» posted on Saturday, April 29th, 2017 at 6:20 pm by admin
Congratulations to Assistant Public Defender Stacey Schroeder who was Awarded the Pinellas County Criminal Defense Attorneys Association Robert Hindman Award
The Robert Hindman Award: “Named after Robert “Bob” Hindman, an affable assistant state attorney in the Sixth Judicial Circuit, who was assigned to the juvenile division. Mr. Hindman suffered from the effects of childhood polio but was known for his caring attitude for children. He died shortly after his thirtieth birthday. The Pinellas County Criminal Defense Attorneys Association decided to issue a yearly award for the person who had made an outstanding contribution to the criminal justice system.”
Last evening PACDL awarded Pinellas county Assistant Public Defender (APD) Stacey Schroeder. Congrats Stacey! APD Lori Mahin delivered these words on behalf of herself, Allison Miller, and Adrian Burden prior to presenting Schroeder with the award.
Back in 1999 Stacey was a regular felony line attorney when she found herself assigned to a direct filed juvenile case. She mentioned to a supervisor how nice it would be to have a specific, specialized attorney dedicated to handling these kinds of cases. From there, our office’s “Direct File Attorney” position was born and Stacey was the first one to fill it. She has been working with our county’s direct filed juveniles ever sine, and she undoubtedly our resident expert on such cases.
Since then, Stacey also now handles almost all of the juvenile re-sentencings under Graham/Miller, yet still manages to forge new grounds legally for juveniles charged in the adult system. She is responsible for making new law on behalf of all children who find themselves in the criminal justice system. The judges may not all rule in her favor, but they all recognize that Stacey is a force to be reckoned with.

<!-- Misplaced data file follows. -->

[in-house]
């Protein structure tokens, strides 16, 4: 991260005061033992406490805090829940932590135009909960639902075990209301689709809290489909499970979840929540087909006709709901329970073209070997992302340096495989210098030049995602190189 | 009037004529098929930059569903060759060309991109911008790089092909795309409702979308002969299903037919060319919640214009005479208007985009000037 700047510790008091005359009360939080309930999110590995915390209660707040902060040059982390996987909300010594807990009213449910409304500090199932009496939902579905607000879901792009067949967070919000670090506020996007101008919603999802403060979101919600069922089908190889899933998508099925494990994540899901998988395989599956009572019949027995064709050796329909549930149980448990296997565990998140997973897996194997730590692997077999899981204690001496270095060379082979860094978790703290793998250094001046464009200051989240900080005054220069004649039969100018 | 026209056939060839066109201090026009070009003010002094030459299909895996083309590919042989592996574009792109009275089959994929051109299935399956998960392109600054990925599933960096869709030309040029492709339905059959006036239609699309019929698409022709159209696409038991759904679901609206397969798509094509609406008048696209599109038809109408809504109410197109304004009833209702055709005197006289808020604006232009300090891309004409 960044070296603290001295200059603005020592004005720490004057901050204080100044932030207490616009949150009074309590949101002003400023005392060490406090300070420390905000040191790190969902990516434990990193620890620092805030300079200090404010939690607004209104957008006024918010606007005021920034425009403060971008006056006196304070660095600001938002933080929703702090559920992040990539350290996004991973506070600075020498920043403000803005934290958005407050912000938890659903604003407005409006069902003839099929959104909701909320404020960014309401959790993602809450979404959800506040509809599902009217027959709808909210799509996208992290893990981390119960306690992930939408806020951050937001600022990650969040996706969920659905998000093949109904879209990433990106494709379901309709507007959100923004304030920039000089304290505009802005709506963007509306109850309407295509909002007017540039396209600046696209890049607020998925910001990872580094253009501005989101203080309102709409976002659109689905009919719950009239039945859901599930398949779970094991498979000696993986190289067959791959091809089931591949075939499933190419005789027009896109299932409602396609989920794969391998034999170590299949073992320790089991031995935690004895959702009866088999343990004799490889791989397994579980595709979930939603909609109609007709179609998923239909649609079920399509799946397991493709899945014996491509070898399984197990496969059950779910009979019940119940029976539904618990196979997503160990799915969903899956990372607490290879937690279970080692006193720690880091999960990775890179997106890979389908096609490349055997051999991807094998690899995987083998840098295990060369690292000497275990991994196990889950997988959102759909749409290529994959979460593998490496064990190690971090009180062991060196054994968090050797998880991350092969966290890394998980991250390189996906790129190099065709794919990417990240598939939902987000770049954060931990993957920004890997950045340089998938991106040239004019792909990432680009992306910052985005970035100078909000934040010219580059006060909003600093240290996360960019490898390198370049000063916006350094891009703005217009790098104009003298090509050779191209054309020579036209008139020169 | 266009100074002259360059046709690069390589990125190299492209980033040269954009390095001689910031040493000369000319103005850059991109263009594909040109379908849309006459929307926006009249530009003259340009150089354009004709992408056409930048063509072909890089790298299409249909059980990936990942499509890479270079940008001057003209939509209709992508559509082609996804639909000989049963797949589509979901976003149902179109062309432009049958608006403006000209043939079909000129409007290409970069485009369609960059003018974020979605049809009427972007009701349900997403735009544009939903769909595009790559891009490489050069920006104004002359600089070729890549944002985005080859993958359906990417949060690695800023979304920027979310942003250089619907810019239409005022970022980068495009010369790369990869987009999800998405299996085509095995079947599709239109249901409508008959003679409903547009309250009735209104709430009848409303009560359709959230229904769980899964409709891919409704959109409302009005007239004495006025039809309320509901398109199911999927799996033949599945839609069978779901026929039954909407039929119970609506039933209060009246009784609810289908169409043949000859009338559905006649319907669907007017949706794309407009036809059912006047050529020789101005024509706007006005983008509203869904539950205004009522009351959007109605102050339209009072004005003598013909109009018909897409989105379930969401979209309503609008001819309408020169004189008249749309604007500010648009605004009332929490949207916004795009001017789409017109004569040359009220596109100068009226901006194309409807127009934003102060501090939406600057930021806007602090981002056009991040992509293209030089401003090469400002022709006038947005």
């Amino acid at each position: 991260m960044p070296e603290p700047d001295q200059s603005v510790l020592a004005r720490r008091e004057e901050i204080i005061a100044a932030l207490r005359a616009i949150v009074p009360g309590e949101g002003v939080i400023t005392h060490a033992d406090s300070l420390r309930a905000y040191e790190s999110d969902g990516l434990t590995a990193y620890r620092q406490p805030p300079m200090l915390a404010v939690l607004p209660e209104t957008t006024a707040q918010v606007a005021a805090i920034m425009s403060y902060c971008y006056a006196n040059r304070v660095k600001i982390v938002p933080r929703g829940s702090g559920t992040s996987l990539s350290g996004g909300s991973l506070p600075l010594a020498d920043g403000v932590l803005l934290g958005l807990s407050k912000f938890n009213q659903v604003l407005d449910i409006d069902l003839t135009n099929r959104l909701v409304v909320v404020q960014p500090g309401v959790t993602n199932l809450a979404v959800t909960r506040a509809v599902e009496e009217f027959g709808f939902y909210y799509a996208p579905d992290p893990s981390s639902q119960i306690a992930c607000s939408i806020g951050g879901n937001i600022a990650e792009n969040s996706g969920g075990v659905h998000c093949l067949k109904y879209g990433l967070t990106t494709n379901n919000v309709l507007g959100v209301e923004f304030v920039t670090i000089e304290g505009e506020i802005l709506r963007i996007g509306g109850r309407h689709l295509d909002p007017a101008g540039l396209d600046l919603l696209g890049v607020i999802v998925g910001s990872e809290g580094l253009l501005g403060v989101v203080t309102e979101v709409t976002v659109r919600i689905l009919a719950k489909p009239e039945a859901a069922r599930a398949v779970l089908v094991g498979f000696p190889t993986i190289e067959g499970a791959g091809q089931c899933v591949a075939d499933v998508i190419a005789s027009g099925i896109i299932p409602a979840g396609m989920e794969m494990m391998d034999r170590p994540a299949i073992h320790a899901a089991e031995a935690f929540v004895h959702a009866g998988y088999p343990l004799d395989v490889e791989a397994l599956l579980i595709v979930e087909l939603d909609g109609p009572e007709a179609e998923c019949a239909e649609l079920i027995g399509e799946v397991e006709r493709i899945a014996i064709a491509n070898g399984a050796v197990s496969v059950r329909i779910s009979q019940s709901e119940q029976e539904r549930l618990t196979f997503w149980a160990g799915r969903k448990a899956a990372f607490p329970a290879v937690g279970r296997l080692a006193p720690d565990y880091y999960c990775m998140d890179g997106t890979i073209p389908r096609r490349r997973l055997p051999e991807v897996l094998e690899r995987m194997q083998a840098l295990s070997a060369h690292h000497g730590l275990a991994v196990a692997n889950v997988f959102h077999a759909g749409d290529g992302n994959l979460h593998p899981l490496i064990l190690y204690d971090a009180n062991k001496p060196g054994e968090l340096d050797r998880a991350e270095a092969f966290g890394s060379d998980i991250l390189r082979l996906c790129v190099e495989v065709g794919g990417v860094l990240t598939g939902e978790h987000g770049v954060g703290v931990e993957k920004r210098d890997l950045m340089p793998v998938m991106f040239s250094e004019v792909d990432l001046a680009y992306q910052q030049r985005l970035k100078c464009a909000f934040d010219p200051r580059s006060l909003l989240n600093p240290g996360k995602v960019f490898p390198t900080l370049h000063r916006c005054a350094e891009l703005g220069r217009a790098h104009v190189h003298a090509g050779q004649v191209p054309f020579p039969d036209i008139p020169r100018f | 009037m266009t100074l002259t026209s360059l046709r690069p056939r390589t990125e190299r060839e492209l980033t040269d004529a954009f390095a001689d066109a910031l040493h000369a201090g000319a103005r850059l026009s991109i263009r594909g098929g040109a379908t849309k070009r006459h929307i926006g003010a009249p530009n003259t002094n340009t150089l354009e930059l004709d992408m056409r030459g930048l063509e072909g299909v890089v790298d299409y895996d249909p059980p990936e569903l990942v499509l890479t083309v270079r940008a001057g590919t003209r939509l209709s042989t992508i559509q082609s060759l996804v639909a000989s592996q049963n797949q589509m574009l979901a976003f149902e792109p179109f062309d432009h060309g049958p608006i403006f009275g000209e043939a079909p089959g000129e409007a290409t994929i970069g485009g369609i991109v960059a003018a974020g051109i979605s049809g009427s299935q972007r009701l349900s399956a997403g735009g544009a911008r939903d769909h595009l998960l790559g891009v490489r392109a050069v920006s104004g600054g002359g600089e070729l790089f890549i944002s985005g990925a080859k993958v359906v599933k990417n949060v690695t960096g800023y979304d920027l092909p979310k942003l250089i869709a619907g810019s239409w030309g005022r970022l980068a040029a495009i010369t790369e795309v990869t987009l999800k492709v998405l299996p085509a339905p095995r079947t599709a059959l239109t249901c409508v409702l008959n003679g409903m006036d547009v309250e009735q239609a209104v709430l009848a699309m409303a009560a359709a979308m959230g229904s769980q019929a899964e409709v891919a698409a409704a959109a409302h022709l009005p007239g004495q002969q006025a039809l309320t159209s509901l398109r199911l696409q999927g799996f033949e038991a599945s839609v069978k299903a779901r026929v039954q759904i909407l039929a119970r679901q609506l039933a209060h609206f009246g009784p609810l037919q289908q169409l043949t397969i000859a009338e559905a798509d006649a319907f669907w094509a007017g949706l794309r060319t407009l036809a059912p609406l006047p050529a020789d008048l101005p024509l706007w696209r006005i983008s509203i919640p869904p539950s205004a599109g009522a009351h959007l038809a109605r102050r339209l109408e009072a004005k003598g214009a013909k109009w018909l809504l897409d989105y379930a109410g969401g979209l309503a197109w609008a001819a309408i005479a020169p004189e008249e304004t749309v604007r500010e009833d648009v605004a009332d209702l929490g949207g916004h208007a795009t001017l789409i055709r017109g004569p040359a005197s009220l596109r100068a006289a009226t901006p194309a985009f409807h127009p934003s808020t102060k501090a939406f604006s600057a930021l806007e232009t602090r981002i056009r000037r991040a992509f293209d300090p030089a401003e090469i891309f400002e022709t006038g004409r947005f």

Stacey currently has 34 of these juvenile re-sentencing cases pending with motions currently filed waiting for ruling, motions granted but without a sentencing date set, motion granted but state appealed, and of those 34, she currently has ten with sentencing dates scheduled. One of them died earlier this month. There are a number of other juveniles who have motions waiting to be filed under recent decisions from the Florida Supreme Court (FSC) or pending resolution of issues by the FSC. She truly is “the hope” for these clients, after all of the years they have lost under unjust and unreasonable sentencing laws.
Stacey has been a fierce and tireless advocate for children in their most vulnerable years, and continues to be for those who are now adults that the system threw away as children. Her work ethic and dedication are beyond compare. she takes care of these kids as if they were her own. She is and expert and inspiration when it come to advocacy for Juvenile Justice. That is why she is most deserving of the Hindman Award, as Stacey is someone who truly embodies the spirit in which the award was created.
This was Stacey’s Facebook status from December 30, 2016.
“Closed out the work year finishing up initial motions to correct illegal sentences for dozens of clients in my 2-county circuit. Nothing makes you appreciate freedom like letters from people who have been in prison for decades who now have hope.”
That is who Stacey is for the now mostly older adults convicted as children. She is hope. We are proud to work with her.
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